I captured that one image before being accosted and told "no photographs" ... my guess is that I was not supposed to grab the images I did of the battle artifacts ion the other building, but there was no security in there and no posted signs.

Anyway ... the bowie knife is cool ... Crocodile Dundee and Rambo both made pretty good use of it ...

Back outside and I hit the desert garden. Nice.


A quick shot of the grasses behind the Alamo building.


A shot of one of those gnarly trees they have down there ...


Here's a classic looking cactus. Very similar to what I saw in Arizona last year ...


There are succulents of all types, which makes a lot of sense being that these things exist to survive in dry climates.


Another pretty cactus. Until you fall into it that is ...


Lovely succulent ...


Looks like Adam's Needle ... one that grows around here.


Part of the courtyard with a tree that actually likes to be above the ground :-)


This Palm like tree looks imported, but perhaps just a weird manifestation of a desert plant.


There's a Scorpion like cactus that is hard to photograph. But getting in close yields an interesting view ...


And of course, some desert plants have delicate flowers on them this time of year.


Tall spires look pretty cool on this plant.


And I can't help but call these two the muppets ...


Another lovely flowering bush guards the other side of a walkway from the muppets ...


And the last image before I leave the compound ... just cannot get enough of that gargantuan tree ...


Note the cables holding that massive branch up. It's what some people call a widow-maker ...

Anyway, at this point I head back to the hotel, this time through the lower passage where the water features are. Naturally, I shoot them for the umpteenth time, hoping to get something interesting ...



And those vines / roots I shot earlier are much more accessible from down here.


The small waterfall coming out of a duct across the stream ...


And back at the hotel, I see the same mosaic that I shot the other night ...


I pop out the other side for a moment to shoot a few images of the River Walk near the hotel. I start with the jazz club that is at the back door of the hotel. Nightly jazz, pretty neat.


The long bridge across the river ...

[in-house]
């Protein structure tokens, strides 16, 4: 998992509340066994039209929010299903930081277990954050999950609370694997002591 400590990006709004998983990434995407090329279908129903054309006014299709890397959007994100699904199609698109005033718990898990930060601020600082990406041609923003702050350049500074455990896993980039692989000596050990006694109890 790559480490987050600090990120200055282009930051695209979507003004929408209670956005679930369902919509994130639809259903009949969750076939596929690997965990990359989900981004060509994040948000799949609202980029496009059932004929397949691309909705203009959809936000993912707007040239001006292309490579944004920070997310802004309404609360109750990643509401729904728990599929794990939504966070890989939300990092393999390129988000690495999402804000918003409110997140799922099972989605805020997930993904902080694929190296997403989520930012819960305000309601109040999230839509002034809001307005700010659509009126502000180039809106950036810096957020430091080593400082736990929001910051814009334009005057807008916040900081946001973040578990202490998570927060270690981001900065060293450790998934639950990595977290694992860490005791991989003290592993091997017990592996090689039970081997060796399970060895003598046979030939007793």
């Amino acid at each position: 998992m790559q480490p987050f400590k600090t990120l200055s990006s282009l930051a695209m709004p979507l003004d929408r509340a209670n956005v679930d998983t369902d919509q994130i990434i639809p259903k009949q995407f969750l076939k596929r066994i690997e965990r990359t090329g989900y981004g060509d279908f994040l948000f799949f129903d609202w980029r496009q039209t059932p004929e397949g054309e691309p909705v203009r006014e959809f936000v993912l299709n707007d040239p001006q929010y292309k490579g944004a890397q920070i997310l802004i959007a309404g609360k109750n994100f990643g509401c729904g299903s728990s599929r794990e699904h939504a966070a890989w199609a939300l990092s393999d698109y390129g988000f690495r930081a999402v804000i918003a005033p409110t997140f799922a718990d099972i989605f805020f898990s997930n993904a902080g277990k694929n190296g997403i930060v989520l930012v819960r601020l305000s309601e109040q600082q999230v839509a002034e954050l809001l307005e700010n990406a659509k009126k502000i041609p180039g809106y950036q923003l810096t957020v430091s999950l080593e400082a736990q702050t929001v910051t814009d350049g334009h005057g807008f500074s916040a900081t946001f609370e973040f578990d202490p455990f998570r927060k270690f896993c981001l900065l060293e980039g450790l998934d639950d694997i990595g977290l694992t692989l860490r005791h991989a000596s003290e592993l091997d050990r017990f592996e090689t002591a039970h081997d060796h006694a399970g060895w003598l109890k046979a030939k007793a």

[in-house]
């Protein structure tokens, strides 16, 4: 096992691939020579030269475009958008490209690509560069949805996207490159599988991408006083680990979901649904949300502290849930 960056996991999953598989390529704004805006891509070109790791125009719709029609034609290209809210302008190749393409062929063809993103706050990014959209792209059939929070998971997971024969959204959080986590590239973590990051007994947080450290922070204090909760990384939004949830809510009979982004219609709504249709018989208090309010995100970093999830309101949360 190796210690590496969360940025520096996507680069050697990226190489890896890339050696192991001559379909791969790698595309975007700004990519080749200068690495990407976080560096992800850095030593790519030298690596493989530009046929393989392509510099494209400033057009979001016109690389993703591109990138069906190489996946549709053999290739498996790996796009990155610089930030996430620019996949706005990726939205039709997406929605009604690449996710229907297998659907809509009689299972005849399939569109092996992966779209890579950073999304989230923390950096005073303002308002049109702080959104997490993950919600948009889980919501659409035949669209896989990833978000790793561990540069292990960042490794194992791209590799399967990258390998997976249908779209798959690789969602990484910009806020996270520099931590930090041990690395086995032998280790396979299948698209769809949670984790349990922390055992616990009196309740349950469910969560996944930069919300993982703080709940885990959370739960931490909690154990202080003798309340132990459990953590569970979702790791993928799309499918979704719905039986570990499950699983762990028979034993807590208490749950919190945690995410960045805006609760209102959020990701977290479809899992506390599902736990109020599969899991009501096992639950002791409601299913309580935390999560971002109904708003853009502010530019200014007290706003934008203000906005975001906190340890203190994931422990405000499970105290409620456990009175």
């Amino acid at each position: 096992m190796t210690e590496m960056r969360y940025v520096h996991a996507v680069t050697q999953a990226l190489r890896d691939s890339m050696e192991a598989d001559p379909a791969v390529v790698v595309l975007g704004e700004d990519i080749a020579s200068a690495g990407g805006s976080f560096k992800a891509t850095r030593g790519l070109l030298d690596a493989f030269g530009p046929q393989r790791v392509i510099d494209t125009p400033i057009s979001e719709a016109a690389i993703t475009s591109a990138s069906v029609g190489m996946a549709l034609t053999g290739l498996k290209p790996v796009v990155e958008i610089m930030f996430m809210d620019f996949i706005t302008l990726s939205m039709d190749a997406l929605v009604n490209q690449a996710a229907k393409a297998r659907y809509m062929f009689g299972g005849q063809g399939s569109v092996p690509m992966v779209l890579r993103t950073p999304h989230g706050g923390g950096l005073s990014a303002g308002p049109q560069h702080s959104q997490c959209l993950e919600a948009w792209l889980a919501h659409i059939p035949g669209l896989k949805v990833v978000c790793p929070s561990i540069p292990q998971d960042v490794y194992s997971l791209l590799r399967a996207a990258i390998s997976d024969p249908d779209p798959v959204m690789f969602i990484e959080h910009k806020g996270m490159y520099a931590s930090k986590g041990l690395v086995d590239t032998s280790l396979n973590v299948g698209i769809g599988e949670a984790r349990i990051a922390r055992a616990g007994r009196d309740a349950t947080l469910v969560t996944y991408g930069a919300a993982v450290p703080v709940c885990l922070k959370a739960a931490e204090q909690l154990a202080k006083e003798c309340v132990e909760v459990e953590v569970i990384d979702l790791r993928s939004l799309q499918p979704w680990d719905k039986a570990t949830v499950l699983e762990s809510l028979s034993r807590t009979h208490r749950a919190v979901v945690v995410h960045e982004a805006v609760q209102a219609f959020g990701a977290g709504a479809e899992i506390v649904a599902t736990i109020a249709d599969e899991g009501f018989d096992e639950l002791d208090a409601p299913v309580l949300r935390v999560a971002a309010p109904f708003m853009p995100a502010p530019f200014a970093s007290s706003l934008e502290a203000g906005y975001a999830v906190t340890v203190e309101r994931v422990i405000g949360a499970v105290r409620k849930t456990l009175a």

One of the many restaurants lining the walkway ...


Hmmm .... obviously I walked a bit further than I had remembered.


Dick's is apparently famous for the staff insulting the guests ... I never got there, but I did witness a pretty young woman accosting people walking by trying to get the to come in :-)


A few roads must cross the river walk, but this provides some enjoyable shade ...


Coming out from under the bridge, I encounter what looks like a Hibiscus plant ...



These pretty umbrellas belonged to a nearby restaurant.


Then I came to an interesting waterfall I had encountered once or twice already. This fall features paths cut through the walkway where the water flows to the river. You must step over these.


A dreamy image of the falls is very difficult to get ... the dappled sunlight burns out the white foam, forcing this presentation ...


On the other hand, stopping the water is easy.


Looking back at the path, I try to capture the water coming in and leaving to the river (bottom right.)


We always have to cross the river at this bridge because they are working on a long stretch of the walkway on this side of the river. So I cross and turn back towards the hotel ...



Heavily shaded along here ... I encounter a pretty restaurant that I did not manage to visit.


There is a lovely outdoor clock nearby, and it is covered in foliage.


One of many water features along the path. They keep it interesting, I must say ...


I noticed at one point that where the sun shone in on this side of the river, you could see many small fish. This is the best shot I got, and it's a beauty ...


Somehow, at this point, I popped up to street level for a moment. A few structures near the hotel ...



And then back down to the rear entrance of the hotel at the river level ...


Where there is the beautiful internal water features ...


Up on the 6th floor, at the corner window I love to shoot, I notice that the buildings are awash in late afternoon sunlight ... the beautiful warm kind ...



And that ends the images from day 3. I went out with a friend (and customer) for dinner later and then stopped at the lobby bar to see if my coworkers were there. Here I met the ex-marine and his daughter, which I discussed in my opening San Antonio post.

I continued working my slides for the next day's presentation until 3am. I got up at 8 and continued to 11:30am at which point I simply stopped typing. Enough was enough ...

2 comments:

Test Blog said...

Thank you for posting some beautiful shots of our city.

Kim Letkeman said...

You are quite welcome. It is a beautiful city and I look forward to going back some day. I hope that you enjoy the whole series of 5 posts.